posted in Mom Stories
In the early 1990’s, Marcia Segelstein was a senior CBS morning news producer. While collaborating with the editor of Parents magazine, she suggested they work together on a piece about daycare. She shares the conversation in the recent issue of Salvo magazine:
“Before the word was barely out of my mouth, she stopped me by saying that Parents magazine chose not to cover daycare, ‘because parents suffer enough guilt already.’”
Whoa. Just because it might cause discomfort to read and discuss a topic doesn’t mean we should ignore it entirely. It makes me wonder what other subjects have been crossed off the acceptable list when it comes to gathering parenting information.
In 2003, two studies linking behavioral problems to the number of hours spent in daycare were published by the journal, Child Development. The New York Times reported:
“The editors of the journal delayed publication of the studies for several months while they circulated the manuscripts to more than 1,000 child development experts and invited them to write commentaries.”
Rather than immediately dispense the information to parents, they sought only to cushion the blow. Instead of allowing the public to consider the conclusions like adults, the journal gathered experts and prepared for a mudslinging war. While everyone was worried about each others’ feelings, the main issue – how can we best serve our youngest members of society – was all but forgotten.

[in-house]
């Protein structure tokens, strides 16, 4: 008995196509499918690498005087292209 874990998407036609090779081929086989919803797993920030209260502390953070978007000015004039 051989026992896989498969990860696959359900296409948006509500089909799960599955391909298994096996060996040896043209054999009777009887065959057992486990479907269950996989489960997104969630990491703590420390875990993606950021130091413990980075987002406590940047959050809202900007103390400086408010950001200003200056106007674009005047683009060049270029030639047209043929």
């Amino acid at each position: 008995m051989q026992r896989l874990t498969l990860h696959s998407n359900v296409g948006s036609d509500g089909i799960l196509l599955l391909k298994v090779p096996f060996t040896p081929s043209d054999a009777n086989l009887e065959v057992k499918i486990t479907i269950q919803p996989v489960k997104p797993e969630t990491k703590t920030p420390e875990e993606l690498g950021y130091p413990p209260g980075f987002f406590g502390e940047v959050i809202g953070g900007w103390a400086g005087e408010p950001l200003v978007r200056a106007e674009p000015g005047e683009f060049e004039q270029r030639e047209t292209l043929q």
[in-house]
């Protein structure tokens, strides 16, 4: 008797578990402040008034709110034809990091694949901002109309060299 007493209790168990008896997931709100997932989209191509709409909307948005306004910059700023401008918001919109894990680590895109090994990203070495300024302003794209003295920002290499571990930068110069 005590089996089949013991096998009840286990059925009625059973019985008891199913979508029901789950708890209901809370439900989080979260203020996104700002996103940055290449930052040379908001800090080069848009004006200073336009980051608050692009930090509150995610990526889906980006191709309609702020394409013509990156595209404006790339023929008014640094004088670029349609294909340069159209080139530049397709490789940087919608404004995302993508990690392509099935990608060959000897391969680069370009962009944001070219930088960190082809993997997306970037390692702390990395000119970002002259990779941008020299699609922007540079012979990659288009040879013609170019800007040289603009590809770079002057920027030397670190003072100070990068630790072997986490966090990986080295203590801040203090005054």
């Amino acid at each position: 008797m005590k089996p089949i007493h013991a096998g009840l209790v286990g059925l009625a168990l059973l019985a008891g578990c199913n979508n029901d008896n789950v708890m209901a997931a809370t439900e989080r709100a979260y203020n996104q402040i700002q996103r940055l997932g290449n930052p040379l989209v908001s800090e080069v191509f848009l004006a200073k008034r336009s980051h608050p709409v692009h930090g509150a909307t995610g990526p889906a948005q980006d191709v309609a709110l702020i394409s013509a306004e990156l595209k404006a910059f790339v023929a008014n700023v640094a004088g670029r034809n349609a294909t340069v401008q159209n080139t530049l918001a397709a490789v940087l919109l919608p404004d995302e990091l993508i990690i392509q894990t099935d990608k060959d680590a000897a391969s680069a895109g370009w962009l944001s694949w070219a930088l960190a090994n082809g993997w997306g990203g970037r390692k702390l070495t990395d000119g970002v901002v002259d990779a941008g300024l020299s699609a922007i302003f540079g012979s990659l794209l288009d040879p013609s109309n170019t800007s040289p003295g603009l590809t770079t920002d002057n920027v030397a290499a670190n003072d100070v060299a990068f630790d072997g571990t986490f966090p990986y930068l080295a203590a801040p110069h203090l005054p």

While working on my own book, I was told by people in the publishing business that my behind-the-scenes look at daycare was too negative. It would make women feel guilty. I am not a stranger to mother-guilt and I have fallen short on many parenting topics including my attempts at breastfeeding. Not all women are able to breastfeed exclusively for many months and some choose not to breastfeed. Does that mean we should stop talking about the benefits of breast milk to avoid guilt? Definitely not. The cliché – knowledge is power – holds true for parenting. Give parents the facts, and then we are all welcome to make independent decisions.
I wrote my book because I felt compelled to fling open the daycare doors for all parents and show anyone interested what I witnessed while working in various well-respected centers. It is not an indictment of anyone’s choices. Segelstein writes:
“[Saubier’s] compelling account isn’t filled with horror stories. …[It’s] a realistic look at what life is like for the millions of infants, toddlers, and preschoolers who spend their waking hours in daycare. It’s not a pretty picture.”
I wish learning more about controversial parenting topics did not = Mommy War. I can hear the early calls to battle as I type. But I am laying down my sword because I have no interest in fighting; only learning more about all sorts of topics, no matter how controversial, no matter what feelings ensue.
What parenting topics do you feel are emotionally driven? Do you feel daycare/childcare issues get the attention they deserve?
Photo courtesy of Salvo magazine
Read more from source:“babycenter-com-baby”
why are parents shielded from honest daycare discussions
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